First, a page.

Anyone play nylon guitar over a steel string?

C-roy

New member
Joined
Mar 19, 2009
Messages
43
Points
0
Does anyone else prefer a nylon guitar ovar a steel string, and not use the nylon string guitar for classical music?

I use it, and love the sound way more than steel. But I never see anyone else using one unless they are only playing classical music.

I know it's ment to play classical, but I just like the sound of the strings more, and the size of the neck.

So does anyone here use nylon stringed guitars not for classical music? Or am I the only one?!
 

PaulGeo

New member
Joined
Feb 2, 2009
Messages
278
Points
0
Yes, I prefer the warmer sound of the nylon strings and it's easier for classical and fingerpicking. Some chords shapes are difficult for me because of the wider fingerboard and my small hands.
 

Lori

Uke Crazy
UU VIP
Joined
Feb 19, 2009
Messages
3,979
Points
0
Bass notes are fuller

I have a classical guitar, and my husband has a steel string acoustic guitar. I think the nylon string classical guitar has louder, fuller sounding bass strings. All the steel string acoustic guitars I have tried have duller sounding bass strings, especially the #6 E string. The string feels very stiff and unresponsive. The acoustic guitar has a longer neck, and more frets.

Take a look at Willie Nelson's guitar. He has a beat up nylon string guitar that's pretty famous.

And, of course, the sound is different on the nylon strings... more rounded and mellow verses the bright metallic sound of a steel string acoustic.

I think you should use whatever you want to. Anything goes. After all, didn't I see Sting playing a lute???
–Lori
 

Attachments

  • images.jpeg
    images.jpeg
    2.4 KB · Views: 85

Yopparai

New member
Joined
Feb 4, 2008
Messages
348
Points
0
When I was young folk guitars were popular. There were usually strung with nylon with a "normal" neck. I spent many a formative hour playing along with Laura Weber on the PBS channel singing "Little Boxes" and the like.

I do like the wider classical guitar neck for "serious" music. Sometimes you just need some room.
 

Buddy McCue

New member
Joined
Mar 31, 2009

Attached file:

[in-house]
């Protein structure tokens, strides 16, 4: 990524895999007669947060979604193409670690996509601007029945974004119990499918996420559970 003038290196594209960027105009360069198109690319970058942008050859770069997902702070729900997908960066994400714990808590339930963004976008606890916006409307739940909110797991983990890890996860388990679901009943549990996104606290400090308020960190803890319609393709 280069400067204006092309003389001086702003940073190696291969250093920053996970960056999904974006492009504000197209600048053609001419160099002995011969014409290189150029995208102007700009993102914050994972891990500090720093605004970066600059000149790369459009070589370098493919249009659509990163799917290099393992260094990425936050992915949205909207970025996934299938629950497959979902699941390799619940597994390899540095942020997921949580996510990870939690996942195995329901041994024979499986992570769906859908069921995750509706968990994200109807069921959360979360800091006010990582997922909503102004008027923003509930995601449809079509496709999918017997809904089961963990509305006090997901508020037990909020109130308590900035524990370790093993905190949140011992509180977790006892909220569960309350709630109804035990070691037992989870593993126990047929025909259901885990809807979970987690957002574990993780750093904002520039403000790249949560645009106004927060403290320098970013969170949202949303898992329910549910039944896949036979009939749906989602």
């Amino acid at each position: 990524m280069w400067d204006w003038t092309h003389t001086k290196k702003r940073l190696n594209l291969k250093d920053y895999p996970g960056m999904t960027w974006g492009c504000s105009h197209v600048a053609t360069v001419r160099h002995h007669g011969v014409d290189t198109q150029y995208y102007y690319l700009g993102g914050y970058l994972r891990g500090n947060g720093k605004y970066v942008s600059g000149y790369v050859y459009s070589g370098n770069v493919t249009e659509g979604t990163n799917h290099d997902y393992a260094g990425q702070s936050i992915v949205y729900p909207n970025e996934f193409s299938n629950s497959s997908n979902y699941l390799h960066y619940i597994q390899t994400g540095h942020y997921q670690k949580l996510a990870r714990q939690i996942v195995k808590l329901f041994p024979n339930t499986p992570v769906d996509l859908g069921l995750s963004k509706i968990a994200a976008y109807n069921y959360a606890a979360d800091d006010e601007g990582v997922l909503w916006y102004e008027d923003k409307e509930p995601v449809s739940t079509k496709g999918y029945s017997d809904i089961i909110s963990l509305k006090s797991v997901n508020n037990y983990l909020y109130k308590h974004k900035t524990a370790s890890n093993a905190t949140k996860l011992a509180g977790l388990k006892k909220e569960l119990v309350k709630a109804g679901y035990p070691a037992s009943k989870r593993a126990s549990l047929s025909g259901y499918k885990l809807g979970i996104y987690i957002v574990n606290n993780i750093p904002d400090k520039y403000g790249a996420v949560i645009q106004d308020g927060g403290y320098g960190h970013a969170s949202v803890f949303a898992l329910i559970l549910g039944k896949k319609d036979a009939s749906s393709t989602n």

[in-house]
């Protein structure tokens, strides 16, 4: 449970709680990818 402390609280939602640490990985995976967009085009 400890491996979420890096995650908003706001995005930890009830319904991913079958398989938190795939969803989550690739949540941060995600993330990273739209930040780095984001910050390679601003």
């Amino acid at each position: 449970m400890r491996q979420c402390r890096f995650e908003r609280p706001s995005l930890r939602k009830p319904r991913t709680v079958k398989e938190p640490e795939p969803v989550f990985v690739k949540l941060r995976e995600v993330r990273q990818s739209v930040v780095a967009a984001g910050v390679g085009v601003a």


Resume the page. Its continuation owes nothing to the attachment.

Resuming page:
Messages
146
Points
0
I do.

It's not just for classical music. It's good for folk too.

I have both kinds, but when I want to play guitar, I usually reach for the nylon-string. I like the sound better.
 

BUGOY

New member
Joined
Dec 1, 2007
Messages
383
Points
0
I prefer Nylon string Acoustic guitars over steel string. I fell in love with the mellow sound which went well with the R&B/soul type music i played.
 

cpatch

New member
Joined
Nov 17, 2008
Messages
1,196
Points
0
Some chords shapes are difficult for me because of the wider fingerboard and my small hands.
You can get nylon string guitars with the standard (for steel string), narrower neck width.
 

GrumpyCoyote

Retired Moderator
Joined
Jul 7, 2008
Messages
1,122
Points
0
Moving to Nylon in my next purchase... I've pretty much had enough of steel after learning the uke.

I miss the full range of scale from time to time, but not the string tension and niose. Nylon for me next purchase without a doubt.
 

Link

New member
Joined
Feb 18, 2008
Messages
2,705
Points
0
I prefer it. Wish I had one. Tom Morello plays a nylon strin as The Nightwatchman. Great protest music.. although he tries a little hard to be Bob Dylan, it is the kind of music I would play on it.
 

Stackabones

New member
Joined
Jan 17, 2009
Messages
592
Points
0
I prefer it. Wish I had one. Tom Morello plays a nylon strin as The Nightwatchman. Great protest music.. although he tries a little hard to be Bob Dylan, it is the kind of music I would play on it.

And Bob Dylan tries too hard to be this guy ...

20060417-woodyguthrie-killingfascists.jpg

Notice that the git is nylon! Gutbox FTW!!!
 

haole

New member
Joined
Aug 21, 2008
Messages
2,154
Points
0
I'd love to own a nylon-string. Not a classical player at all, and the huge flat neck is a little tough for me. But I played a Cordoba Fusion thinline a couple weeks ago and it felt like a big baritone uke. So comfortable to play!